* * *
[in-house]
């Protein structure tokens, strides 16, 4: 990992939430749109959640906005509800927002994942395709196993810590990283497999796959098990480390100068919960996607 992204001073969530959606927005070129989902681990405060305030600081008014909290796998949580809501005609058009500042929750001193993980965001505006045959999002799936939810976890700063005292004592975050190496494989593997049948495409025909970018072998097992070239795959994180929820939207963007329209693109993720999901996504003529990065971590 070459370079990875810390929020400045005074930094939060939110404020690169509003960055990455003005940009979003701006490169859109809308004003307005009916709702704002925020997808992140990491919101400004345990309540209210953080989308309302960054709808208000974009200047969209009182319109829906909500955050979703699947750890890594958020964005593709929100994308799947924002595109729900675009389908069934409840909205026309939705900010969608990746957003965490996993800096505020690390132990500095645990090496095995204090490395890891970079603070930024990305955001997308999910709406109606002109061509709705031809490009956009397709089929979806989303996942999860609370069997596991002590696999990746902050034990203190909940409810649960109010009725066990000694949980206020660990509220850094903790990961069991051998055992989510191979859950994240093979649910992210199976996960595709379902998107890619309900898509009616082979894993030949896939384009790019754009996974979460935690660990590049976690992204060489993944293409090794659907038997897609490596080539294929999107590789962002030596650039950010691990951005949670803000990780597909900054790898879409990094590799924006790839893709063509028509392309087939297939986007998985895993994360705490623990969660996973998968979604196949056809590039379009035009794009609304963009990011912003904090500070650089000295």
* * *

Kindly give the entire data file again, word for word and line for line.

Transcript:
[in-house]
């Protein structure tokens, strides 16, 4: 990992939430749109959640906005509800927002994942395709196993810590990283497999796959098990480390100068919960996607 992204001073969530959606927005070129989902681990405060305030600081008014909290796998949580809501005609058009500042929750001193993980965001505006045959999002799936939810976890700063005292004592975050190496494989593997049948495409025909970018072998097992070239795959994180929820939207963007329209693109993720999901996504003529990065971590 070459370079990875810390929020400045005074930094939060939110404020690169509003960055990455003005940009979003701006490169859109809308004003307005009916709702704002925020997808992140990491919101400004345990309540209210953080989308309302960054709808208000974009200047969209009182319109829906909500955050979703699947750890890594958020964005593709929100994308799947924002595109729900675009389908069934409840909205026309939705900010969608990746957003965490996993800096505020690390132990500095645990090496095995204090490395890891970079603070930024990305955001997308999910709406109606002109061509709705031809490009956009397709089929979806989303996942999860609370069997596991002590696999990746902050034990203190909940409810649960109010009725066990000694949980206020660990509220850094903790990961069991051998055992989510191979859950994240093979649910992210199976996960595709379902998107890619309900898509009616082979894993030949896939384009790019754009996974979460935690660990590049976690992204060489993944293409090794659907038997897609490596080539294929999107590789962002030596650039950010691990951005949670803000990780597909900054790898879409990094590799924006790839893709063509028509392309087939297939986007998985895993994360705490623990969660996973998968979604196949056809590039379009035009794009609304963009990011912003904090500070650089000295």